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Profiling should not be illegal

Posted by John Reed on

Profiling based on statistics, not bigotry, is legit

Racial profiling is considered taboo in the U.S. The nation was too quick to make that change. They should undo it.

Furthermore, only racial profiling was taboo, not any other kind of profiling. Americans have unconsciously grafted onto racial profiling the whole litany of race, creed, color, religion, sexual preference, and so on.

The U.S. Supreme Court actually approved racial profiling under certain circumstances in the 1996 Armstrong case.

We have had laws that discriminate against foreign Muslims since 2002: men over sixteen years old who enter the country from twenty-five Middle Eastern countries and North Korea are required to be photographed, fingerprinted, interviewed and have their financial information copied, and have to register again before leaving the country.

Profiling is a useful and statistically valid technique for various purposes. For example, it is used successfully to track down criminals. When you look up profiling in Wikipedia, you get a list of eight types. Racial is only one of them.

Here is the first definition of profiling from the Internet:

the recording and analysis of a person's psychological and behavioral characteristics, so as to assess or predict their capabilities in a certain sphere or to assist in identifying a particular subgroup of people.

Criminals including terrorists and mass murderers are  “particular subgroup of people.” Identifying terrorists or serial murderers is a legitimate, if not crucial, interest of society.

Depriving law enforcement of a legitimate tool to do that violates common sense and risks lives. The U.S. is the only country that bans racial profiling. 


The Merriam-Webster definition of racial profiling is

Racial profiling is the act of suspecting or targeting a person of a certain race based on a stereotype about their race.


How about rock-solid statistical correlation?

Here is the Internet definition of stereotype:

a widely held but fixed and oversimplified image or idea of a particular type of person or thing.

Therefore, it seems to me that the courts must inquire into whether the profile is based on an “oversimplified image or idea” or an accurate, adequate-size statistical sample.

No racism or phobia

I agree that it is wrong to say all Muslims are terrorists. It is also a straw man argument. No one says all Muslims are terrorists.

And banning all Muslims is not racist. For one, Muslim is not a race. It is an ideology with plenty of Caucasian adherents. For another, banning them from entering does not say we know you’re a terrorist, only that we know some of your are terrorists and we ca’t tell which, and we are not getting a lot of help from the good Muslims in identifying the bad ones.

Trump and Cruz and maybe Carson want to deny visas or citizenship to Muslims at least temporarily. There was not such ban prior to 9/11. There was also no need. Muslims were not murdering Americans then. Now many of them are and Muslim organizations like IS and al Qaeda are publicly calling for more Muslims to attack Americans, saying “American blood tastes the sweetest.”

The few spoiling it for the many

Trump et al. are saying we know all Muslims are not terrorists. But some are and we can’t tell which. It is just another case of the bad few spoiling it for the many. But to say the terrorists have a right to enter America because we don’t want to hurt the feelings of the non-terrorists Muslims is idiotic.

Another false charge hurled at supports of a ban on Muslims entering the US is Islamophobia. Prior to the first Muslim attack on the World Trade Center, there was plenty of Islam but no Islamophobia. The rise of al Qaeda, IS, Boko Haram did, and should have, given rise to al Qaeda-phobia, IS-phobia, and Boko Haram-phobia.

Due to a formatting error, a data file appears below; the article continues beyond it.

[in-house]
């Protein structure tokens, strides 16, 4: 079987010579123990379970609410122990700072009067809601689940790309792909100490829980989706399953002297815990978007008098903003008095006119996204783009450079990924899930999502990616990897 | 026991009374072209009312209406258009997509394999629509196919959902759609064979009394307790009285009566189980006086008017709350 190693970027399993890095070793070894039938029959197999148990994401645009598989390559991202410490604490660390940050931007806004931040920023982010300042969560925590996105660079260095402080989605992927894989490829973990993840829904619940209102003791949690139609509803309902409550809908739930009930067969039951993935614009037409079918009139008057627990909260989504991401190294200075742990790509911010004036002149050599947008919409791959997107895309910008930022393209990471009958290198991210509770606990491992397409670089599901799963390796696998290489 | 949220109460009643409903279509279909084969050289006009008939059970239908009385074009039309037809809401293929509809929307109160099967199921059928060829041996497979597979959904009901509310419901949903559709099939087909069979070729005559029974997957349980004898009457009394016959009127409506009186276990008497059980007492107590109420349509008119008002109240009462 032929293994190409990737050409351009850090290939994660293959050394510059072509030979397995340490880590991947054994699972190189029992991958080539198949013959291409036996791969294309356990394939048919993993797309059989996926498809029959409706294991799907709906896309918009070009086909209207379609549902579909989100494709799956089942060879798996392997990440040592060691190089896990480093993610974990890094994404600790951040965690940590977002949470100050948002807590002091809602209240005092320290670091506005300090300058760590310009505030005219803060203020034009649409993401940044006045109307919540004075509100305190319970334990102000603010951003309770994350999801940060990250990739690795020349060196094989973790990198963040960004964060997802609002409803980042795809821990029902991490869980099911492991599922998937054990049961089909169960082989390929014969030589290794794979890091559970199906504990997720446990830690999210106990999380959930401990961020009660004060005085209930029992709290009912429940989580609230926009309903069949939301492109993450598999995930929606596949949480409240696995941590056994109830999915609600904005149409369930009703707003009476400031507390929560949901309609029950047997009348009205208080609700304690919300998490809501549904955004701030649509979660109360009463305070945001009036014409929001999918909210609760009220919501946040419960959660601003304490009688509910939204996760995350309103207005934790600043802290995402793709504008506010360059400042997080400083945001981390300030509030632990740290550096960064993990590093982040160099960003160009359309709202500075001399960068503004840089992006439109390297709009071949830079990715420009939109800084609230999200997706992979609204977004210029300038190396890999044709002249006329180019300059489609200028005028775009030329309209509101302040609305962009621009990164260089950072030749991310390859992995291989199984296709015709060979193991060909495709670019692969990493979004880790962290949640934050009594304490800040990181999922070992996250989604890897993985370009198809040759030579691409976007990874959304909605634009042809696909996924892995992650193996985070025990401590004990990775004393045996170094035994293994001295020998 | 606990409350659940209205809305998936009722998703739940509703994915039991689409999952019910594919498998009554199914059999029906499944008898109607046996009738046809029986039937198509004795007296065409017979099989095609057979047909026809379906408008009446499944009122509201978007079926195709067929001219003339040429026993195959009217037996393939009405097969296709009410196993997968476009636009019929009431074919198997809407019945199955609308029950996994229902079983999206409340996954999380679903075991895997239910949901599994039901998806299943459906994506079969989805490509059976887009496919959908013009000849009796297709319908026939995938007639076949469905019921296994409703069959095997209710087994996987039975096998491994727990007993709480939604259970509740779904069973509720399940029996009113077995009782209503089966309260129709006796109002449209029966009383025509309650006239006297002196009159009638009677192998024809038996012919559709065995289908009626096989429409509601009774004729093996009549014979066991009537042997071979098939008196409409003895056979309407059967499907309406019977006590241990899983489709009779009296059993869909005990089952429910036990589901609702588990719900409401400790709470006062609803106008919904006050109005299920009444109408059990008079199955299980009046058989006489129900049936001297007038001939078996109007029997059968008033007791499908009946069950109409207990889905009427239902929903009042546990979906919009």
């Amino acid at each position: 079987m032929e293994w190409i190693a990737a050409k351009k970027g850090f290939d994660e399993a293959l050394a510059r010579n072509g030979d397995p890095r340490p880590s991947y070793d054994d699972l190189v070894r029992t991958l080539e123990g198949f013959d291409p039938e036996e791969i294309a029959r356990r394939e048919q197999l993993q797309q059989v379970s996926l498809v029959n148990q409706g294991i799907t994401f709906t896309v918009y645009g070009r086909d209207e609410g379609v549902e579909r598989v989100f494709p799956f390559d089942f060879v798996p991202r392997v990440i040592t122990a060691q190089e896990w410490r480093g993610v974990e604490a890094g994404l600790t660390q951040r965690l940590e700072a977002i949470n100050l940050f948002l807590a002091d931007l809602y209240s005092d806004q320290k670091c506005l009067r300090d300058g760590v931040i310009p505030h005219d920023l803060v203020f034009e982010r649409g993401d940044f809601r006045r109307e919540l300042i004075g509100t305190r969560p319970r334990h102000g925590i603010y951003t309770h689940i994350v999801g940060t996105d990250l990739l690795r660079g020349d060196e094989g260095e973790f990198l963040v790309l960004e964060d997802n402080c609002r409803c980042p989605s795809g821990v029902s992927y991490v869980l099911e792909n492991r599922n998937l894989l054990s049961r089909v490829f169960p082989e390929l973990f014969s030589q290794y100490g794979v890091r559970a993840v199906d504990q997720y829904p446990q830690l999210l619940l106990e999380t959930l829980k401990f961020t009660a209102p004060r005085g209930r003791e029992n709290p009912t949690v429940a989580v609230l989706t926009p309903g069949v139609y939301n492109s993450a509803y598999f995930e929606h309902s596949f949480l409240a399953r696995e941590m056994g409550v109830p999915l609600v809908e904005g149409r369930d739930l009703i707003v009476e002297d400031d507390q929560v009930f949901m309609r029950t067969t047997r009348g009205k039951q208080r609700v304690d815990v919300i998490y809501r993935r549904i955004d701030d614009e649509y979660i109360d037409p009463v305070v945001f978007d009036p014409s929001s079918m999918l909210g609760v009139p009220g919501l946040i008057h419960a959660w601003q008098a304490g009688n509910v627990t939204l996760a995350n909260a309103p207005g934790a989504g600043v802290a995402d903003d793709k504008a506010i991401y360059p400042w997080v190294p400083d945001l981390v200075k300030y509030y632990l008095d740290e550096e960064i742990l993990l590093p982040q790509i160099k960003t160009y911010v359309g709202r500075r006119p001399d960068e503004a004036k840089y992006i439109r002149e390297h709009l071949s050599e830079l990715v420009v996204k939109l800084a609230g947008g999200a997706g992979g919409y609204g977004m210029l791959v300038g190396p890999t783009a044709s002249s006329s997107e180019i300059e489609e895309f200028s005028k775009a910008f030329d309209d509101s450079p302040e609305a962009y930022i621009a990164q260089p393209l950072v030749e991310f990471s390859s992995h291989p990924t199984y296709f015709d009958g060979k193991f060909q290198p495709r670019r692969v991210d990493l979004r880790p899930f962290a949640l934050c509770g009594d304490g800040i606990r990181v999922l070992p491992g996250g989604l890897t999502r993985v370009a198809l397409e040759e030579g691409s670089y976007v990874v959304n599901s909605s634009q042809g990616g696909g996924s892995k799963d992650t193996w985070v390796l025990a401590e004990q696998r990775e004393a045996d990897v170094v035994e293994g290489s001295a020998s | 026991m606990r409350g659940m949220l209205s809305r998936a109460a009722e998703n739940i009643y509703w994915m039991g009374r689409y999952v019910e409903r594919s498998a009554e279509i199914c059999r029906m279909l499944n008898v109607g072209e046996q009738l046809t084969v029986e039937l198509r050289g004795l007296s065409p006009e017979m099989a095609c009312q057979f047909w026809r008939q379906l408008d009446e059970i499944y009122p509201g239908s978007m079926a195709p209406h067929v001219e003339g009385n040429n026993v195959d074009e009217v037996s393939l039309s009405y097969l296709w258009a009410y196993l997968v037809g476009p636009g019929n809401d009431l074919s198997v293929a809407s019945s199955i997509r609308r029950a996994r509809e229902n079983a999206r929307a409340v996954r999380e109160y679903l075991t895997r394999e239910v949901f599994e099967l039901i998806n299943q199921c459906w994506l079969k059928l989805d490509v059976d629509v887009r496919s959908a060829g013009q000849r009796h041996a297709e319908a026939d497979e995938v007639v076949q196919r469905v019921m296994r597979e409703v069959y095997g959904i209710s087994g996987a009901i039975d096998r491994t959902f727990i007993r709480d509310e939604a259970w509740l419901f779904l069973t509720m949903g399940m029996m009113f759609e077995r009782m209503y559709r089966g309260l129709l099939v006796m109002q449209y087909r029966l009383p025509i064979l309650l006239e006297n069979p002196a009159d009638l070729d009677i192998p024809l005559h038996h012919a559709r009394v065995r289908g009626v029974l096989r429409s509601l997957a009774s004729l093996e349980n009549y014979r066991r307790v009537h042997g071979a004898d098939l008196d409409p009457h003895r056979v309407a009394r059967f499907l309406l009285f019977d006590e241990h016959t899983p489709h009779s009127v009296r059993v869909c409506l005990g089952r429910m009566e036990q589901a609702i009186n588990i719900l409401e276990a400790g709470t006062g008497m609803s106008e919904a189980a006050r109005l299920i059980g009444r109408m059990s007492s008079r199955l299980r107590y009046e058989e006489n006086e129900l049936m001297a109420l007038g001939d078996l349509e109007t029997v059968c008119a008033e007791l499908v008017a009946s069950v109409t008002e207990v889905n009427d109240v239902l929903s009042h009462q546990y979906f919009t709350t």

The problem, again, is we can’t tell which Muslims are IS and which are nice. And the further problem is the ACLU says that means we must allow all al Qaeda, IS and Boko Haram terrorists who want to enter the US, and on whom we cannot prove are terrorists, to enter.


Blacks racially profile other blacks

Black cab drivers profile against black passengers. They do that because statistically, they know they are more likely to get robbed by a black passenger than a white one. They are not racist. They are not saying all blacks are robbers. They are not afraid of blacks. They are afraid of robbers and they know there black passenger is more likely to be a robber.

Jesse Jackson famously said if he hears step behind him at night on the street, and turns and finds they are white guys, he is relieved. He feels bad about that, but admitted it’s true. 

That’s racial profiling. It is also logical. He’s not racist. Like the cab drivers, he does not want to die for the ACLU.

Juan Williams got fired from PBS for saying people in Muslim garb made him nervous on a plane. That was religious profiling on his part, and logical. (Actually, the terrorists typically avoid beards and Muslim garb and wear “sheep’s clothing” for deception purposes.)

Religion ain’t race; religion advocates behaviors, some of which are illegal

Religion ain’t race. Religions advocate a rage of stupid or harmful things. The pope says no birth control. He’s an idiot. Even the vast majority of Catholics ignore him.

Christian Scientists do not go to the doctor or dentist. Occasionally you see a court case where the child of a Christian Scientist has a life threatening or other very harmful health problem and the parent refuse on religious grounds to get normal medical treatment. That is a crime called child endangerment and negligence and other things. That particular practice of religion should not be included in First Amendment protection.

Some refuse to get vaccinated or get their children vaccinated on religious grounds. CA recently joined WV and AL in banning such refusals. Only medical-science-based refusals are permitted. Way to go AL, CA, and WV.

Religion is not, and should not be, a blanket, all-purpose get-out-of-jail-free card for any kook activity or crime you want to engage in from not using birth control to never taking your child to the dentist to never getting your child vaccinated to murdering infidels.